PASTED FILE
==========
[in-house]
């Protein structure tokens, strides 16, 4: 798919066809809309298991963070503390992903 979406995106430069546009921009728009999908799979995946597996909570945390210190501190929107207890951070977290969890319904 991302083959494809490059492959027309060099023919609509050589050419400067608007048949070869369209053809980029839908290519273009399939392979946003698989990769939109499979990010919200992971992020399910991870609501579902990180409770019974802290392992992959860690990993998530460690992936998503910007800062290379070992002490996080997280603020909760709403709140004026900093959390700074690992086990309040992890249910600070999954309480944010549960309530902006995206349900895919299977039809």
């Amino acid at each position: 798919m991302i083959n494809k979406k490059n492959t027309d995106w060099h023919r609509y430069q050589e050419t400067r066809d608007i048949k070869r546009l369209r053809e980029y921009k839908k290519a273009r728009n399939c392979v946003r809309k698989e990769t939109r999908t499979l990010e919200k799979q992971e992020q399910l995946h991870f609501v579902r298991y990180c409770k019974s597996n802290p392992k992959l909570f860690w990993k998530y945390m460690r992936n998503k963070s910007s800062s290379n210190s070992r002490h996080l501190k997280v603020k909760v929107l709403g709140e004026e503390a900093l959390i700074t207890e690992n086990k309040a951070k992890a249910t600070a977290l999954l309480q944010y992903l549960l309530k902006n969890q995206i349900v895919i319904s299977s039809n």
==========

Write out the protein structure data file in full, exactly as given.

[in-house]
């Protein structure tokens, strides 16, 4: 798919066809809309298991963070503390992903 979406995106430069546009921009728009999908799979995946597996909570945390210190501190929107207890951070977290969890319904 991302083959494809490059492959027309060099023919609509050589050419400067608007048949070869369209053809980029839908290519273009399939392979946003698989990769939109499979990010919200992971992020399910991870609501579902990180409770019974802290392992992959860690990993998530460690992936998503910007800062290379070992002490996080997280603020909760709403709140004026900093959390700074690992086990309040992890249910600070999954309480944010549960309530902006995206349900895919299977039809």
């Amino acid at each position: 798919m991302i083959n494809k979406k490059n492959t027309d995106w060099h023919r609509y430069q050589e050419t400067r066809d608007i048949k070869r546009l369209r053809e980029y921009k839908k290519a273009r728009n399939c392979v946003r809309k698989e990769t939109r999908t499979l990010e919200k799979q992971e992020q399910l995946h991870f609501v579902r298991y990180c409770k019974s597996n802290p392992k992959l909570f860690w990993k998530y945390m460690r992936n998503k963070s910007s800062s290379n210190s070992r002490h996080l501190k997280v603020k909760v929107l709403g709140e004026e503390a900093l959390i700074t207890e690992n086990k309040a951070k992890a249910t600070a977290l999954l309480q944010y992903l549960l309530k902006n969890q995206i349900v895919i319904s299977s039809n």